But before we get into my new favorite topping, let me give you a rough outline of the makings of any baked fruit crisp. Fruit of your choice is washed, prepped and coarsely chopped and tossed in its baking dish (usually, a deep dish pie pan, but it can be scaled up easily to a 9×13) with somewhere between two tablespoons (for a not very leaky fruit) to half a cup of flour (berries, I’m looking at you), some sugar (more for rhubarb, way less for peaches), a pinch of salt and some flavoring, be it lemon juice, cinnamon or a scrape of vanilla. Go wild. The topping always begins with melted butter, because it’s the easiest and it has never failed me, a few tablespoons of brown, white or crunchy sugar, and a mixture of flour/oats/finely chopped nuts or just flour. This mix is spread over the fruit mixture and popped in the oven for 40 to 60 minutes, while a resolution-weakening aroma wafts through your apartment. There is simply nothing not to love.
But here’s where things were never quite ideal: You see, I’m a topping junkie, and one stick of butter’s worth never made quite enough. Oh, sure, it covered well, but what I really wanted was a big bite topping with every bite of fruit. Yet, uninterested in turning a healthful baked fruit dessert into something with the caloric heft of cheesecake, I refuse to double the topping to a two-stick of butter count.
Enter the darling Nigella Lawson. In a pear-apple crumble recipe published in the New York Times a few years ago–which I’ve made, and is both understated and fantastic–she adds a teaspoon of baking powder to a somewhat standard crisp topping and turns it into a crumble, with large rubble-like pieces of awesome, without upping the butter in any way. All this time, I thought I could love nothing more than a baked fruit crisp, and it took a single bite of a rhubarb-strawberry crumble at a Sunday afternoon barbeque to turn my back on the crisp, perhaps for good.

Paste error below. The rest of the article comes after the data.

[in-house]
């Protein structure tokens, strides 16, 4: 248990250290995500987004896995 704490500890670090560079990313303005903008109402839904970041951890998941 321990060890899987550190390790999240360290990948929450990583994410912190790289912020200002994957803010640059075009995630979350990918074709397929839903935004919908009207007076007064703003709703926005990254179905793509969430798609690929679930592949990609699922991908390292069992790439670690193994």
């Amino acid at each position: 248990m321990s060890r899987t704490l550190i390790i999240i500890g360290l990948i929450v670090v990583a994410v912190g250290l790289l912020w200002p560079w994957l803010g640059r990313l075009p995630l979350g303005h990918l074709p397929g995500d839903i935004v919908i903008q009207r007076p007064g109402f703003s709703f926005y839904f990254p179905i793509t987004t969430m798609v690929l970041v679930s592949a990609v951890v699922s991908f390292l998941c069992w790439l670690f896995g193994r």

With a little leavening, the proportion of topping to fruit is closer to the gloried 1:2 ratio that makes you feel like you’re being “good,” just not earnestly so. Personally, I can’t imagine wanting anything more from dessert.
Yields 6 to 8 servings.
For the topping:
1 1/3 cup flour
1 teaspoon baking powder
3 tablespoons sugar
3 tablespoons Demerara sugar (or turbinado sugar aka Sugar in the Raw)
Zest of one lemon
1/4 pound (1 stick or 4 ounces) unsalted butter, melted
For the filling:
1 1/2 cups rhubarb, chopped into 1-inch pieces
1 quart strawberries plus a few extras, hulled, quartered
Juice of one lemon
1/2 cup sugar
3 to 4 tablespoons cornstarch (some commenters found the flour option a little too, well, floury so this has been updated)
Pinch of salt
1. Heat oven to 375°F. Prepare topping: In a mixing bowl, combine flour, baking powder, sugars and lemon zest and add the melted butter. Mix until small and large clumps form. Refrigerate until needed.
2. Prepare filling: Toss rhubarb, strawberries, lemon juice, sugar, cornstarch and a pinch of salt in a 9-inch deep-dish pie plate. (I used an oval dish this time, because they fit better in the bottom of a shopping bag.)
3. Remove topping from refrigerator and cover fruit thickly and evenly with topping. Place pie plate on a (foil-lined, if you really want to think ahead) baking sheet, and bake until crumble topping is golden brown in places and fruit is bubbling beneath, about 40 to 50 minutes.